By David Dawson
Baptist and Reflector
McMINNVILLE — As John Templeton reflects on the past few months, he is awed by the way God has used these hard days as a time of transformation.
Exhaustion has turned into excitement. Frustration has been replaced by fruitfulness.
Despite the difficult circumstances brought on by the COVID-19 pandemic, Templeton has seen the Lord do a tremendous work in the student ministry at First Baptist Church, McMinnville, where Templeton serves as associate pastor and student pastor.
More than a dozen young people — nine students and four children — have made professions of faith since April at FBC.
“I don’t think I could sum up the excitement I have for what God is doing in our ministry with words,” Templeton said. “I am continually blown away by His faithfulness and His desire to see people come to know Him.”
Templeton admitted there have been moments — a large number of them, in fact — when he worried about the potentially devastating impact of the pandemic on FBC’s student ministry.
“I’ll be honest, this was the most exhausting time in the 15 years that I have been doing ministry,” he said. “I wish I could say that it was a breeze, but in all transparency, there were times of doubt, depression and anger.
“For those of us who are in ministry, we are in the people business,” he said. “We need people, we need community; they are why we do what we do. And when you take that face to face option away, it becomes much more of a challenge to do ministry.”
But Templeton and the other youth leaders at FBC found creative ways to stay in touch with their students, and the results were seen in a long line of new believers coming to know the Lord.
Whether it’s been hosting live events that were streamed online or simply encouraging youth to engage with a Bible app, Templeton has stayed involved in the lives of his students.
Tennessee Baptist Mission Board youth specialist Jay Barbier said he has been thrilled to see Templeton remain determined and dedicated to making the most of these challenging days.
“John has been doing such an amazing job staying active with his youth throughout this pandemic,” Barbier said. “He has kept such a great social media presence, preaching and teaching the Word and making it available for his students and area wide churches. And as soon as he could, he started back with activities to keep youth engaged. We know this works because students are getting saved.”
In addition to the list of new believers, Templeton said he has witnessed God at work in the lives of the other youth at FBC, too. He said he has seen students grow in their faith and “go all-in” for Jesus.
“(Seeing these things) never gets old,” he said. “Never.”
Although the pandemic created some large hurdles for student pastors nationwide — after all, social distancing and quarantines aren’t exactly the recipe for a thriving youth ministry — Templeton kept moving forward, Barbier noted.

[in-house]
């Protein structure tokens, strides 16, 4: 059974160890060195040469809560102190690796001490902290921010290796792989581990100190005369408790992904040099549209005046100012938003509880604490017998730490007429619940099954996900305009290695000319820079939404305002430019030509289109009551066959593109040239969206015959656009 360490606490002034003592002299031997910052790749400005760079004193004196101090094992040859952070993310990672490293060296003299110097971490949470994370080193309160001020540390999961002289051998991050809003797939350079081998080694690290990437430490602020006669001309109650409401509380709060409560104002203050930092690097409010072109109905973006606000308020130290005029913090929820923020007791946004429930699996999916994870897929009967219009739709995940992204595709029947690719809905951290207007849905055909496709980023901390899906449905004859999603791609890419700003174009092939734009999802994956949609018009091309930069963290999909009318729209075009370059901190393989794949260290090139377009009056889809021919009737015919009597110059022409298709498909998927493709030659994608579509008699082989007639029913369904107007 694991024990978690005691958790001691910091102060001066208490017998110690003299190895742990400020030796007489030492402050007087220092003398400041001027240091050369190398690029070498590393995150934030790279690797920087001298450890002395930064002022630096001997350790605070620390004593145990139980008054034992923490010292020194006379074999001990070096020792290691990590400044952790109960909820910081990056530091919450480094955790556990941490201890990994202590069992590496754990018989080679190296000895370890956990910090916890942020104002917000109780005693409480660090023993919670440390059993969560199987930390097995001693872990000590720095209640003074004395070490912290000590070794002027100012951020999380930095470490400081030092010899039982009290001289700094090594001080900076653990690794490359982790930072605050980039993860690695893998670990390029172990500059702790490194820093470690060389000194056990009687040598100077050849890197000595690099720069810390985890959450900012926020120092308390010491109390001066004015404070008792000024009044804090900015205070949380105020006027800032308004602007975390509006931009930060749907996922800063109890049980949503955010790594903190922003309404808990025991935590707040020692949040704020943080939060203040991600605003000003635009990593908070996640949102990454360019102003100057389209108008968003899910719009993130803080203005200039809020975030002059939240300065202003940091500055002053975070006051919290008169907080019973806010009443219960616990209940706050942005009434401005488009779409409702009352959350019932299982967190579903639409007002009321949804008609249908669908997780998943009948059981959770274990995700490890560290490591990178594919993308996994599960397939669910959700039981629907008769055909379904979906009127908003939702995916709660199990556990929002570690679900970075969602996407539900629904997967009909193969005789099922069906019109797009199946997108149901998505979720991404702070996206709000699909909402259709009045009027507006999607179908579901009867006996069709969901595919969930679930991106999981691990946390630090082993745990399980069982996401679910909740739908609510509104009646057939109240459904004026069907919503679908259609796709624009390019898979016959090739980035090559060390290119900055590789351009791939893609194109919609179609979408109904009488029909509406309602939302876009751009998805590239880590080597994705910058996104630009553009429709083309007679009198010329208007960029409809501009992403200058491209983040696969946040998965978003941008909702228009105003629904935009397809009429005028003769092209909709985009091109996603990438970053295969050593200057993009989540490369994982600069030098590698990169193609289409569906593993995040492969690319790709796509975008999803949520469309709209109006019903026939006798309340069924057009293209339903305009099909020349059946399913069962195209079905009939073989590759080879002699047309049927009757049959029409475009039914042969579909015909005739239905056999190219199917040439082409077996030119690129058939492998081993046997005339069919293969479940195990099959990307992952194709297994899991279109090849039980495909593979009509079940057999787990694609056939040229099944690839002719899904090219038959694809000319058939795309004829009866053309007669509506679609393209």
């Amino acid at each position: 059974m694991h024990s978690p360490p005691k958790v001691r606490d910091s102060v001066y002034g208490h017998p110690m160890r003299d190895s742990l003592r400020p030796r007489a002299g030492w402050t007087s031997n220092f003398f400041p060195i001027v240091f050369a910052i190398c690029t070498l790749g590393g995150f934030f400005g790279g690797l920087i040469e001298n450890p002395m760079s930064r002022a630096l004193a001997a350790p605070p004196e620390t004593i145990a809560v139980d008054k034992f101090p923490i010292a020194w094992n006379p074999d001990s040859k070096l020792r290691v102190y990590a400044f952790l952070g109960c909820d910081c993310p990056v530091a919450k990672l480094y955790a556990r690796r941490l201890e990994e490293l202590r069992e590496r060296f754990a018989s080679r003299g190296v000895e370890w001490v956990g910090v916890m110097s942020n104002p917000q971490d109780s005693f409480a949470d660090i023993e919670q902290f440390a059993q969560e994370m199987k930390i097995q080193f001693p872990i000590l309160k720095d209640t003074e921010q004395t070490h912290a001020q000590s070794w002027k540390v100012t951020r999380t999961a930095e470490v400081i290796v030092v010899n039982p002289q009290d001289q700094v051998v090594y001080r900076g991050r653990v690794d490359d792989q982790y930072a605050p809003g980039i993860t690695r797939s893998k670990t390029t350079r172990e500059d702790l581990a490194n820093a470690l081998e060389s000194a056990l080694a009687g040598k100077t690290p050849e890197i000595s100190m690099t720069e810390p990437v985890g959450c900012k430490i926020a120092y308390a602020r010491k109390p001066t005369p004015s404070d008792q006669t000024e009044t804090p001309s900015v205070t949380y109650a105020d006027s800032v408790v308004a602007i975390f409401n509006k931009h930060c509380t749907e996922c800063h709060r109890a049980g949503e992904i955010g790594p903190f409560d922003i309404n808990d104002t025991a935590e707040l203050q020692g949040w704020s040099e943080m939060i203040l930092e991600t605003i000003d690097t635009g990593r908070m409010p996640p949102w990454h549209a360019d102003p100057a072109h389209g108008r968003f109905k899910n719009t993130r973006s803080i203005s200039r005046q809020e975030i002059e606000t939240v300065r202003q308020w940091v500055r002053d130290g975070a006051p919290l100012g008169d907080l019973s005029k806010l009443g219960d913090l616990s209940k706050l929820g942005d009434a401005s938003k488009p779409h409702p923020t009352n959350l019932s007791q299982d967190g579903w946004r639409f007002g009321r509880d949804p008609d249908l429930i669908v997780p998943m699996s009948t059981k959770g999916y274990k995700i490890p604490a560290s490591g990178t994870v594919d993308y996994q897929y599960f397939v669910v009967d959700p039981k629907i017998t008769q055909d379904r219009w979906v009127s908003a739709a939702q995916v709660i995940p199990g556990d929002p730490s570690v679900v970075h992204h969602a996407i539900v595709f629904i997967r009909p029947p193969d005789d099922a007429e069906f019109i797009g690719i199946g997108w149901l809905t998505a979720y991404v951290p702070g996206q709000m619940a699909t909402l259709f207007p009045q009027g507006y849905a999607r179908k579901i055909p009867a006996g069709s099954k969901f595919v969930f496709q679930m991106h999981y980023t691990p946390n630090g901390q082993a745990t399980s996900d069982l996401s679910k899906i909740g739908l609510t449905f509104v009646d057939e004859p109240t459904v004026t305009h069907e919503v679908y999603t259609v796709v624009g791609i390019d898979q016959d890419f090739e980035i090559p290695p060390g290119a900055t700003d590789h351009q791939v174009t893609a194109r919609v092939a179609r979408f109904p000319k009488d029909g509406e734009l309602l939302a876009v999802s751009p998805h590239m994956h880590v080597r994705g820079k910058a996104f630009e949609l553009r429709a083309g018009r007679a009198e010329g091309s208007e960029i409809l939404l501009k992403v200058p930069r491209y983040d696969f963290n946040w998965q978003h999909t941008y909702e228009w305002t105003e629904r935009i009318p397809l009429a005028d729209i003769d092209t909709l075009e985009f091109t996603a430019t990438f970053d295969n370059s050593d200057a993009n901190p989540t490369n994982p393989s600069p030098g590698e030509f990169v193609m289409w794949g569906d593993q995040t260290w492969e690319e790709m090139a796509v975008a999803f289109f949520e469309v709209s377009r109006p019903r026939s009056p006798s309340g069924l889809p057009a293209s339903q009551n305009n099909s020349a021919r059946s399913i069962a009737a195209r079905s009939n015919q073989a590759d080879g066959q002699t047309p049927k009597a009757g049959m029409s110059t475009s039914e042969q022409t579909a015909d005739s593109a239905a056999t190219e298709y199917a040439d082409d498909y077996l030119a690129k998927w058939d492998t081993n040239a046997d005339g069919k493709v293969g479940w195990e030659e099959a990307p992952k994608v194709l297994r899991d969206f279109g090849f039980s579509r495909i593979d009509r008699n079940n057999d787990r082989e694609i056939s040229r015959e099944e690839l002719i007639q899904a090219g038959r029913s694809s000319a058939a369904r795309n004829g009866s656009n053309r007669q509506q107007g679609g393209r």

“God called us to live with reckless abandonment, and that’s what I’m watching (Templeton) do in McMinnville,” Barbier said.
“He is doing whatever it takes to reach people with the gospel.”
In the early weeks of the pandemic, when most churches (including FBC) suspended on-campus gatherings, Templeton reached out to some other youth leaders around the country. Together, they began hosting a biweekly online service, called “The Hangout.”
Weeks later, Templeton and another fellow student minister also began hosting live services on Instagram, called “The Living Room.” The services included worship and a message.
During this time, Templeton said he saw the Holy Spirit stirring among the FBC youth group.
“The weeks of quarantine really reignited our students’ passion for Jesus,” he said, “and their desire for community and they are willing to do what it takes to continue.”
As was the case with most churches, FBC made the difficult decision to cancel most of the camps and trips that were planned for the summer months. However, Templeton found an alternative.
“We felt the overwhelming need to give students the opportunity to get away from the stressors of life and have an intentional weekend focused on God,” he said. “So, we found a place in the mountains … and planned our own camp.”
Templeton said there was initially some concern that a low number of students would attend the camp. Those concerns were quickly wiped away.
“God showed out and we ended up taking 38 students,” he said. “What God did that weekend was way beyond amazing.”
Templeton said the camp, along with many other events that have transpired during the pandemic, have been watershed moments, spiritually, in the lives of many of the students.
“The changes we have seen in students are things only God could do,” he said.
“I never thought a camp where we had to take temperatures, social distance and take extra precautions would turn out like it did, but God always exceeds our expectations,” he said.
Barbier said Templeton was certainly not the only youth minister who has encountered moments of frustration during the pandemic. “I’ve honestly seen many churches grow weary during this time, and that’s understandable,” Barbier said.
But Templeton said he now realizes that God used the time as a period of growth — growth for him, personally, as a leader, and growth for the youth ministry as a whole.
“Everything we do — the time we spend in prayer, the time we spend planning and the time with students and families — has to be laser focused on meeting the goals that you have set for your ministry,” he said.
Barbier said Templeton is one of many youth pastors from around the state who decided not to let the pandemic prevent them from serving their students.
“The youth ministries in Tennessee that are staying connected and doing life with students while tough times are upon us are winning at ministry,” said Barbier. “They are being the hands and feet of Jesus.”